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''Troy'' borrows epic luster from ''LOTR'' actors

”Troy” borrows epic luster from ”LOTR” actors. Orlando Bloom and Sean Bean will be joining Brad Pitt in the Homeric saga

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Brad Pitt
Brad Pitt: Lionel Hahn/Abaca Press/KRT/Newscom

When casting an epic, it apparently helps to have actors with epic experience. That seems to be why, in casting ”Troy,” director Wolfgang Petersen is filling supporting roles with ”Lord of the Rings” actors Orlando Bloom and Sean Bean, as well as two actors associated with the David Lean-directed epics of the 1960s, Peter O’Toole and Julie Christie, Variety reports.

Bloom will call upon the archery skills he displayed as Legolas in ”LOTR” to play Paris, the Trojan prince who starts the war by abducting Helen, wife of the Spartan king Menelaus (Irish actor Brendan Gleeson, currently on screen in ”Dark Blue”). Bean, who played warrior Boromir in ”LOTR,” will play wily Greek hero Odysseus, who is drafted along with Achilles (Brad Pitt) into the army led by Menelaus’ brother, Agamemnon (”Adaptation”’s Brian Cox) to attack Troy.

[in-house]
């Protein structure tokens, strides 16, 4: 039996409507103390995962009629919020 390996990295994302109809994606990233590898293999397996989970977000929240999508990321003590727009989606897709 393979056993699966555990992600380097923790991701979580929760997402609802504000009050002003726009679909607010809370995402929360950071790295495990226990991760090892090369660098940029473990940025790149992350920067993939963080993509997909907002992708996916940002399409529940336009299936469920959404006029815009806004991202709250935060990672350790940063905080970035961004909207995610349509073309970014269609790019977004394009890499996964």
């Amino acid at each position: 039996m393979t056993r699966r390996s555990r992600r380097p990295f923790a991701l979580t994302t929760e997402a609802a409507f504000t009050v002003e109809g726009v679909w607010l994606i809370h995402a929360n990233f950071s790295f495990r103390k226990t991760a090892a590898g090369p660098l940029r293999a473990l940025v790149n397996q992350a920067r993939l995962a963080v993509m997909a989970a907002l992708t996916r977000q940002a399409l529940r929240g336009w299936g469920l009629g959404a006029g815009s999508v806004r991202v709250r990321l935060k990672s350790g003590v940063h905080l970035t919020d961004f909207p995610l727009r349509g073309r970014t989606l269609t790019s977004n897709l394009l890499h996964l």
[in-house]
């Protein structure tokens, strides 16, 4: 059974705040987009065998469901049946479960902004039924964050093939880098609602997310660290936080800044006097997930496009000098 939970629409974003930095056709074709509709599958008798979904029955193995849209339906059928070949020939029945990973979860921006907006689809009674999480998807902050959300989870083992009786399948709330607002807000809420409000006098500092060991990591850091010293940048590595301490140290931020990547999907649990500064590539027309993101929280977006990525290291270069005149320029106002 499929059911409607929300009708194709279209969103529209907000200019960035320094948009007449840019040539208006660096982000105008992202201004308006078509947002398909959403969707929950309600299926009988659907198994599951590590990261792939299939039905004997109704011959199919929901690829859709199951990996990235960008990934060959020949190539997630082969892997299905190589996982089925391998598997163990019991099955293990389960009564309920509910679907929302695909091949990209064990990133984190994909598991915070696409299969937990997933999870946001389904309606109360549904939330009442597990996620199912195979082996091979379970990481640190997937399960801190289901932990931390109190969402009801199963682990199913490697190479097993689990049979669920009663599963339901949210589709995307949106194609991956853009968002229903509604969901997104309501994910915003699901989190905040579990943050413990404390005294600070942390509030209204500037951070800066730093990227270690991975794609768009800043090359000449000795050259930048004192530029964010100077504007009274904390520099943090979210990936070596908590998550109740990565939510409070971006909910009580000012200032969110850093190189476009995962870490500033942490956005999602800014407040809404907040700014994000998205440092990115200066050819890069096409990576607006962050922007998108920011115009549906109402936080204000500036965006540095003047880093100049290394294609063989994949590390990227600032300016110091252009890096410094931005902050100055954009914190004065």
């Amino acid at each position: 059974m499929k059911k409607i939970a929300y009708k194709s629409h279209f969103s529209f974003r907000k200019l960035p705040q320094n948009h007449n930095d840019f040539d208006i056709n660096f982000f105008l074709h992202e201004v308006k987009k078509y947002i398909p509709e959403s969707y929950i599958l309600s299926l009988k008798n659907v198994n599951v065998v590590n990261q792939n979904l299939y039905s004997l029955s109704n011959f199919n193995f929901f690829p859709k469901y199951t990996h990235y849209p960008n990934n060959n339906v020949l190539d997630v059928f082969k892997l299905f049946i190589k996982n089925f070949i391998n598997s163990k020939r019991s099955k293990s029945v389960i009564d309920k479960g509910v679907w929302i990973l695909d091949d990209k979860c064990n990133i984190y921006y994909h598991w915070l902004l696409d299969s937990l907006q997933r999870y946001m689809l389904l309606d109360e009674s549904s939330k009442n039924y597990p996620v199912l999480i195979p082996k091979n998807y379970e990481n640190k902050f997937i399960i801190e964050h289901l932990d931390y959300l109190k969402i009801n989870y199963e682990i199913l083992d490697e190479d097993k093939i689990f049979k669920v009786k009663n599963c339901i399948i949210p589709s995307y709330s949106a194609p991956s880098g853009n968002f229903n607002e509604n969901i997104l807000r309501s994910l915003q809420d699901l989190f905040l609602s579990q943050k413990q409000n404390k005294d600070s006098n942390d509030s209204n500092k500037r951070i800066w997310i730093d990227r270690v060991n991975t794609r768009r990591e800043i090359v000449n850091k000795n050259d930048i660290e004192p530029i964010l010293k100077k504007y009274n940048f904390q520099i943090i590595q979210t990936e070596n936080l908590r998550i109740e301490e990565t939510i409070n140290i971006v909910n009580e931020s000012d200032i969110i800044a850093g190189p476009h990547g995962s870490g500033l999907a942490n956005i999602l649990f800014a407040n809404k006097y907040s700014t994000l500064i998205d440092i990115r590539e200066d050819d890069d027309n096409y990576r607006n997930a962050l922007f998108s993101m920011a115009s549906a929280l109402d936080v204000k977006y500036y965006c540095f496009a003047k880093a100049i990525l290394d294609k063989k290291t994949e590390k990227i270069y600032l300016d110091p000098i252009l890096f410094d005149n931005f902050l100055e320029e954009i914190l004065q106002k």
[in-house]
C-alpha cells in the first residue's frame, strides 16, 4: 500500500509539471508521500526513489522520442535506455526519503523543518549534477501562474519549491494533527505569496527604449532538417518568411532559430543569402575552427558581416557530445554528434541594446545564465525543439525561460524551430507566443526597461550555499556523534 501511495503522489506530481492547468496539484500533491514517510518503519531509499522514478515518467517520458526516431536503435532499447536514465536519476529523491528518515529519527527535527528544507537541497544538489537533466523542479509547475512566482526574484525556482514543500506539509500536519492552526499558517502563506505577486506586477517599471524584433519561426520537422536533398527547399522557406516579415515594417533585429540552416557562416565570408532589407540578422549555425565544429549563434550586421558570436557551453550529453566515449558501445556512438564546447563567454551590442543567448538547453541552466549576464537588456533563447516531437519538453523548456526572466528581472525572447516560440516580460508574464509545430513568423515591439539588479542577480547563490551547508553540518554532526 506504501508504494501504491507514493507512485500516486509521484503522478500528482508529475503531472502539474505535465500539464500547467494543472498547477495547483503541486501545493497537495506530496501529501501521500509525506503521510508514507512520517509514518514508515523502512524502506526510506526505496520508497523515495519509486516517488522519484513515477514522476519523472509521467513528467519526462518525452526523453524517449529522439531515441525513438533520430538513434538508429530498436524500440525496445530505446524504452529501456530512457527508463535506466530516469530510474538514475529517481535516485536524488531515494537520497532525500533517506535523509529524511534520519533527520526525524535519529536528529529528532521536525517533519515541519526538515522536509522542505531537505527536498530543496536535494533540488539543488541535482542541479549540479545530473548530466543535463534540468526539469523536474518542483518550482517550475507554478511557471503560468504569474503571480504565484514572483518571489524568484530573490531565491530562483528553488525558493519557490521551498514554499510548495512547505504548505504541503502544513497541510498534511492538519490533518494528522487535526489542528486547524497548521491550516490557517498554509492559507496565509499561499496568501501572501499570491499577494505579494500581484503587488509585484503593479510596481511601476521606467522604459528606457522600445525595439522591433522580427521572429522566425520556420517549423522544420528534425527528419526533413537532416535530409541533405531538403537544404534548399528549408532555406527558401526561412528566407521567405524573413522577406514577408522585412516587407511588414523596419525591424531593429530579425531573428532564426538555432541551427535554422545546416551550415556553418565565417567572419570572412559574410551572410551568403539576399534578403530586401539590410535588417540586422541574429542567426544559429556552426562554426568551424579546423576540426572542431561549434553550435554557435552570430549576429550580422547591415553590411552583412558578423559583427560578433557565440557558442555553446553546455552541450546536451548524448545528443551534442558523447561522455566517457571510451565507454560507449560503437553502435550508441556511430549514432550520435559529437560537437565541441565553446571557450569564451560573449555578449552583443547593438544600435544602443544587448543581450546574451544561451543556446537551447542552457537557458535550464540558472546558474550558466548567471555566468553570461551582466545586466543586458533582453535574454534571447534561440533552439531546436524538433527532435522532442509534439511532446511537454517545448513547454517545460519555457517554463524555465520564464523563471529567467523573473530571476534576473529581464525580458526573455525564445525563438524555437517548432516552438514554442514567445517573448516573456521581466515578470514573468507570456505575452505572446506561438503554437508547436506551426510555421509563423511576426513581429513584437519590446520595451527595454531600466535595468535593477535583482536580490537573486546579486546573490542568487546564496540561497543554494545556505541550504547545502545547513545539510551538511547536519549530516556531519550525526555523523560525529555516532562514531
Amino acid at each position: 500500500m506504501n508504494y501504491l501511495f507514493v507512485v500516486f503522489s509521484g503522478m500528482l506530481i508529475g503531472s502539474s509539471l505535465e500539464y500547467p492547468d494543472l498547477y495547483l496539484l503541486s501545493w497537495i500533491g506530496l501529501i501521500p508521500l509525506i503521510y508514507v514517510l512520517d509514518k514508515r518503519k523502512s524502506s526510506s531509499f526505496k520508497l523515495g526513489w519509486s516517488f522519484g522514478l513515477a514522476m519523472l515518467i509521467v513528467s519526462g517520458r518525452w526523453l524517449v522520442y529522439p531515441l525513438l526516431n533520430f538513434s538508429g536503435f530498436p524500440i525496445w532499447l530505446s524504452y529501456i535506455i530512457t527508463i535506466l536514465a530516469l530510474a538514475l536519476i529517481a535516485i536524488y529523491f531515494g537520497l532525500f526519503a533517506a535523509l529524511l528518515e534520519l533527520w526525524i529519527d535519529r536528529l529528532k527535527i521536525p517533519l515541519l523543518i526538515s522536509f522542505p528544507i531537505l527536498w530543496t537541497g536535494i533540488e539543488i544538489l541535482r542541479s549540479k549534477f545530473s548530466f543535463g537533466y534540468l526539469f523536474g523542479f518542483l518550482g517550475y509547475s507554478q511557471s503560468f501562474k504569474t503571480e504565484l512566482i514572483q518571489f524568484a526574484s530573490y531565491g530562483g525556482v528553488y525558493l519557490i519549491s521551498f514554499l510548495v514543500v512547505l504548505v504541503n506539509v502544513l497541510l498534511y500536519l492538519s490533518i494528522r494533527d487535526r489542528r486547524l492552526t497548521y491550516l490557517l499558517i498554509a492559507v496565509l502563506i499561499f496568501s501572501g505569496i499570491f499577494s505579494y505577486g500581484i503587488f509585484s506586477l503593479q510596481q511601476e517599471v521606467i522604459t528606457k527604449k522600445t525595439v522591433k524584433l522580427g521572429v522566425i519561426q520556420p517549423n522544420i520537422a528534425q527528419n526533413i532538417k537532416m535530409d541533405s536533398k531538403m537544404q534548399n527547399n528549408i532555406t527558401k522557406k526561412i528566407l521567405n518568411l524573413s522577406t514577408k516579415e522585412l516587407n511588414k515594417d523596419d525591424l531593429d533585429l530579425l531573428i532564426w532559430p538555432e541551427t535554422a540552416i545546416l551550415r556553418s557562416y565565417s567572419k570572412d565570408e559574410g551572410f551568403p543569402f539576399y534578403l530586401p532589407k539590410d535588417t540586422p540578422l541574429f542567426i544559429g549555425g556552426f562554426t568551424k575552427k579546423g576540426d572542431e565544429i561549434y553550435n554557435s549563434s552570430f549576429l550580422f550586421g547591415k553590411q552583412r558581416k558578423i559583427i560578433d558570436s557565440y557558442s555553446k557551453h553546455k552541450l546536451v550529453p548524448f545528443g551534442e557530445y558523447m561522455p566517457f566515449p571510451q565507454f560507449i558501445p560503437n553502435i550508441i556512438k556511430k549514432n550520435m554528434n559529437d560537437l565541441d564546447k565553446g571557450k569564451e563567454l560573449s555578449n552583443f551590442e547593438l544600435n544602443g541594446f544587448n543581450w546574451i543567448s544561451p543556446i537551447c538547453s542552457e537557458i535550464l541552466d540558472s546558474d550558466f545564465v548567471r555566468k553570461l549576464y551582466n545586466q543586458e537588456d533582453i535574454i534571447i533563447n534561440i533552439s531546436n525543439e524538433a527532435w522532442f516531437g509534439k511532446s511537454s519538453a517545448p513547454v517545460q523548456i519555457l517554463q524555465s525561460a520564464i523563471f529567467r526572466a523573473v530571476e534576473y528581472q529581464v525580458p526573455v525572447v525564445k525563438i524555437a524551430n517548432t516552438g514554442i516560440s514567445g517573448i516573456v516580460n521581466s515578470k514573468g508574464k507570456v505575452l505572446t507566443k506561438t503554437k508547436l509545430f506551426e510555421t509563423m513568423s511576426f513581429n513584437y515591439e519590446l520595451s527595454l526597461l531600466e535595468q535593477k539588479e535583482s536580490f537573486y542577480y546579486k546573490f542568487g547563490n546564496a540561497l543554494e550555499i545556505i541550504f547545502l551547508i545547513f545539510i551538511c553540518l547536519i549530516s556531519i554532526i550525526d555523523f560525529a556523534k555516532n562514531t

O’Toole, who knows from war epics thanks to his starmaking role in Lean’s ”Lawrence of Arabia,” will play Priam, the Trojan king and father to Paris and Hector (”The Hulk”’s Eric Bana), rival of Achilles. Christie, who starred in Lean’s ”Dr. Zhivago,” will play Thetis, the nymph who is Achilles’ mother, and who missed a crucial spot when dipping her infant son into the waters of immortality. Rounding out the cast is Saffron Burrows (”Deep Blue Sea”) as Hector’s wife, Andromache, and Australian newcomer Rose Byrne as Briseis, the captive Trojan woman who comes between Agamemnon and Achilles.

Petersen, who is denying rumors that the production will delay its April start date or pull out of its Mediterranean locations (Morocco, Malta) over fears of real-life war in the Middle East, says he’ll cast an unknown to play Helen, the woman with the face that launched a thousand ships. The ”Perfect Storm” director says he’s taking that thousand-ships thing literally. ”This is the best kind of epic because you are working on the grandest scale, with 1,000 ships and 75,000 people waging enormous battles,” he tells Variety. ”But the core is emotional themes that Homer handled so well on a human scale.”